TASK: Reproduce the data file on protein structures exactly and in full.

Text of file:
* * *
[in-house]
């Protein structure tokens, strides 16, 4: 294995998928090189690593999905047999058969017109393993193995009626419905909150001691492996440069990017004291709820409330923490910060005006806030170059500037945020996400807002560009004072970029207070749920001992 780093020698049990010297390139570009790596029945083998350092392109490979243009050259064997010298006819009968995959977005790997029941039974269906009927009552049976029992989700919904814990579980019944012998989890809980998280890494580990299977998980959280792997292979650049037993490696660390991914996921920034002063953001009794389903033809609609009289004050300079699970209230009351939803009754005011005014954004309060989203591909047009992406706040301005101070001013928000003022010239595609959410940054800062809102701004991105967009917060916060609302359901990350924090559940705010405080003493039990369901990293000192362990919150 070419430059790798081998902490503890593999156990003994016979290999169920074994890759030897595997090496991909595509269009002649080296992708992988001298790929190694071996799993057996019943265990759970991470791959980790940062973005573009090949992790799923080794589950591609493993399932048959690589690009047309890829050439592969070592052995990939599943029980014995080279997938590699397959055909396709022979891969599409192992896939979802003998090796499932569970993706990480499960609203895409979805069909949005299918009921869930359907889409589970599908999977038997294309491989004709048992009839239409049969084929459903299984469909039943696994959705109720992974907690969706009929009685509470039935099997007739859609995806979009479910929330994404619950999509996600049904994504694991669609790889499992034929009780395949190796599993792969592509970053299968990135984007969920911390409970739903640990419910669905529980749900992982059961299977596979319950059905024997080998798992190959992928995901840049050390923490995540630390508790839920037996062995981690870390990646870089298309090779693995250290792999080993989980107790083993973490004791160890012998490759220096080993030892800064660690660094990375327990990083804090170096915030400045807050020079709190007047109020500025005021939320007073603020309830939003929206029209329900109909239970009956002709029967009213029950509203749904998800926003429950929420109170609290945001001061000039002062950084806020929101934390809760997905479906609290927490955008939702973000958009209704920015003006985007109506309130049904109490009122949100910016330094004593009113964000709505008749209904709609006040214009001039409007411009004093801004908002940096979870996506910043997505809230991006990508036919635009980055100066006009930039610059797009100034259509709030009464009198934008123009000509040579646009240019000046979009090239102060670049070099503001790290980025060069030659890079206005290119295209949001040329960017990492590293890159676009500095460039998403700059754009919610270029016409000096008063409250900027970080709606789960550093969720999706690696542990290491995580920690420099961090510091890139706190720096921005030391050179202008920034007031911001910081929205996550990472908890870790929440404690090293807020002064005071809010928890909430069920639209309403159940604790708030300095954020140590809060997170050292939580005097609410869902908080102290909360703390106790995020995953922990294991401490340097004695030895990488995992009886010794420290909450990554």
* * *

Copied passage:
[in-house]
């Protein structure tokens, strides 16, 4: 294995998928090189690593999905047999058969017109393993193995009626419905909150001691492996440069990017004291709820409330923490910060005006806030170059500037945020996400807002560009004072970029207070749920001992 780093020698049990010297390139570009790596029945083998350092392109490979243009050259064997010298006819009968995959977005790997029941039974269906009927009552049976029992989700919904814990579980019944012998989890809980998280890494580990299977998980959280792997292979650049037993490696660390991914996921920034002063953001009794389903033809609609009289004050300079699970209230009351939803009754005011005014954004309060989203591909047009992406706040301005101070001013928000003022010239595609959410940054800062809102701004991105967009917060916060609302359901990350924090559940705010405080003493039990369901990293000192362990919150 070419430059790798081998902490503890593999156990003994016979290999169920074994890759030897595997090496991909595509269009002649080296992708992988001298790929190694071996799993057996019943265990759970991470791959980790940062973005573009090949992790799923080794589950591609493993399932048959690589690009047309890829050439592969070592052995990939599943029980014995080279997938590699397959055909396709022979891969599409192992896939979802003998090796499932569970993706990480499960609203895409979805069909949005299918009921869930359907889409589970599908999977038997294309491989004709048992009839239409049969084929459903299984469909039943696994959705109720992974907690969706009929009685509470039935099997007739859609995806979009479910929330994404619950999509996600049904994504694991669609790889499992034929009780395949190796599993792969592509970053299968990135984007969920911390409970739903640990419910669905529980749900992982059961299977596979319950059905024997080998798992190959992928995901840049050390923490995540630390508790839920037996062995981690870390990646870089298309090779693995250290792999080993989980107790083993973490004791160890012998490759220096080993030892800064660690660094990375327990990083804090170096915030400045807050020079709190007047109020500025005021939320007073603020309830939003929206029209329900109909239970009956002709029967009213029950509203749904998800926003429950929420109170609290945001001061000039002062950084806020929101934390809760997905479906609290927490955008939702973000958009209704920015003006985007109506309130049904109490009122949100910016330094004593009113964000709505008749209904709609006040214009001039409007411009004093801004908002940096979870996506910043997505809230991006990508036919635009980055100066006009930039610059797009100034259509709030009464009198934008123009000509040579646009240019000046979009090239102060670049070099503001790290980025060069030659890079206005290119295209949001040329960017990492590293890159676009500095460039998403700059754009919610270029016409000096008063409250900027970080709606789960550093969720999706690696542990290491995580920690420099961090510091890139706190720096921005030391050179202008920034007031911001910081929205996550990472908890870790929440404690090293807020002064005071809010928890909430069920639209309403159940604790708030300095954020140590809060997170050292939580005097609410869902908080102290909360703390106790995020995953922990294991401490340097004695030895990488995992009886010794420290909450990554």